The Hollywood Reporter: Frieze Week: Meet Four Artists Exploring the “Sunshine and Noir” of L.A.

February 16, 2023

Degen Pener

Read here

February is L.A.’s busiest art month, with no less than five fairs kicking off around the city. Among them, Frieze Los Angeles, owned by Endeavor, returns in a new and larger location at Santa Monica Airport. As Frieze opens, THR catches up with four buzzy artists, all with new shows right now that explore the topography of Los Angeles. 

Friedrich Kunath 

In his beautiful yet melancholic landscape paintings—inspired by the German Romantic period and paintings of the American West—Kunath looks at the ideas of home and belonging. Born in the mid-1970s in East Germany, the artist moved to Los Angeles in 2007. “A big part of the concept of the show is my quest of finding home again and just realizing that it isn’t there anymore,” says Kunath, who splits his time between Europe and Pasadena. “In a spiritual sense I don’t feel home in one place, and I realized early on that that is the engine of my work, this forever quest to define home.” Among the pieces in his new show, I Don’t Know the Place but I Know How to Get There, at Blum & Poe is the clever Cars & Coffee Los Angeles, which depicts L.A.’s car meetup culture amid the landscape seen in Albert Bierstadt’s famed 1864 painting Valley of the Yosemite. “I go to these [car enthusiast] meetings in Griffith Park. And it’s a little bit funny [seeing] all these cars with the sublime nature,” says Kunath, who sees L.A. as “a complicated city full of substance but also full of surface. I think this is still the best city for an artist to step into—this roller coaster of never-ending dualities and paradoxes that it holds.”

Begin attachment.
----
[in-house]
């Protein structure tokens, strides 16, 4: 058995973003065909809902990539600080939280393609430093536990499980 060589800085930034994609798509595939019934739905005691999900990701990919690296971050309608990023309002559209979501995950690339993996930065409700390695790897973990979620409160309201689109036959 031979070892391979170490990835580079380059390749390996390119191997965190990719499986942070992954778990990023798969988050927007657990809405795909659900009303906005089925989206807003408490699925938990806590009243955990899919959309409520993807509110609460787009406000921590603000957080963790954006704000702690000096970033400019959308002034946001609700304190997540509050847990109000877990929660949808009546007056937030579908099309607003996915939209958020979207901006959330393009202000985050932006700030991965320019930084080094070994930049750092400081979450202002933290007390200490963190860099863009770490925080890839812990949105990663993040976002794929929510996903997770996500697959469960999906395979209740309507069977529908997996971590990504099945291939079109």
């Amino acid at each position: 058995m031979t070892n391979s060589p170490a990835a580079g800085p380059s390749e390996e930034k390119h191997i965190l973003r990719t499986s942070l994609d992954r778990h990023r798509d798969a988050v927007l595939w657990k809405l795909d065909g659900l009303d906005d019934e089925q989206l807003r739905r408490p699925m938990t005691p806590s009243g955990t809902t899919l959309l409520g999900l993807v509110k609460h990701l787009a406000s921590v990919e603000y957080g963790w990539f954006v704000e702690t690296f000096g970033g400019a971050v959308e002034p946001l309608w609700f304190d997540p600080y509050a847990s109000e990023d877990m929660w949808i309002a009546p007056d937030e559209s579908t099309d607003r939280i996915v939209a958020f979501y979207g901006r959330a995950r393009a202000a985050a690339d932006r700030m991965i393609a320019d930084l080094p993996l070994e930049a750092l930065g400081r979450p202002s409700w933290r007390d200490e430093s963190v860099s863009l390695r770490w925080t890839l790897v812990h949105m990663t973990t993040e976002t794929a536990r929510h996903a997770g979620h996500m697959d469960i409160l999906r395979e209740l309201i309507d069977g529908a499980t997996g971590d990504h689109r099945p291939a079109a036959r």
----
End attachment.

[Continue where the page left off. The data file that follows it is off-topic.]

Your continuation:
Kunath, who has a studio east of DTLA, shares that his search for a sense of rootedness in his life has taken him through a “dark and quite existential phase.” But at this point in his life, he’s begun to think he may have found a spot that feels like home: “One of my favorite musicians David Berman used to say, ‘Songs build little rooms in time’ and I feel like paintings do that too. After 48 years, I’ve surrendered to the thought of having a home in my work.” 

Where: Blum & Poe, 2727 S. La Cienega Blvd., through Feb. 25 

Who Collects: “Friedrich’s work is the perfect ethos of Los Angeles—brightness and noir,” says Endeavor executive chairman Patrick Whitesell. “It drew me in because of its romantic view of the world filled with lots of humor and irony.” 

Our website uses cookies to improve user experience. Please click here to learn more.
By continuing to browse you are giving us your consent to our use of cookies.
I Accept
Holiday Book Sale: Shop our online bookstore for 25% off most titles and merchandise through Wednesday, December 13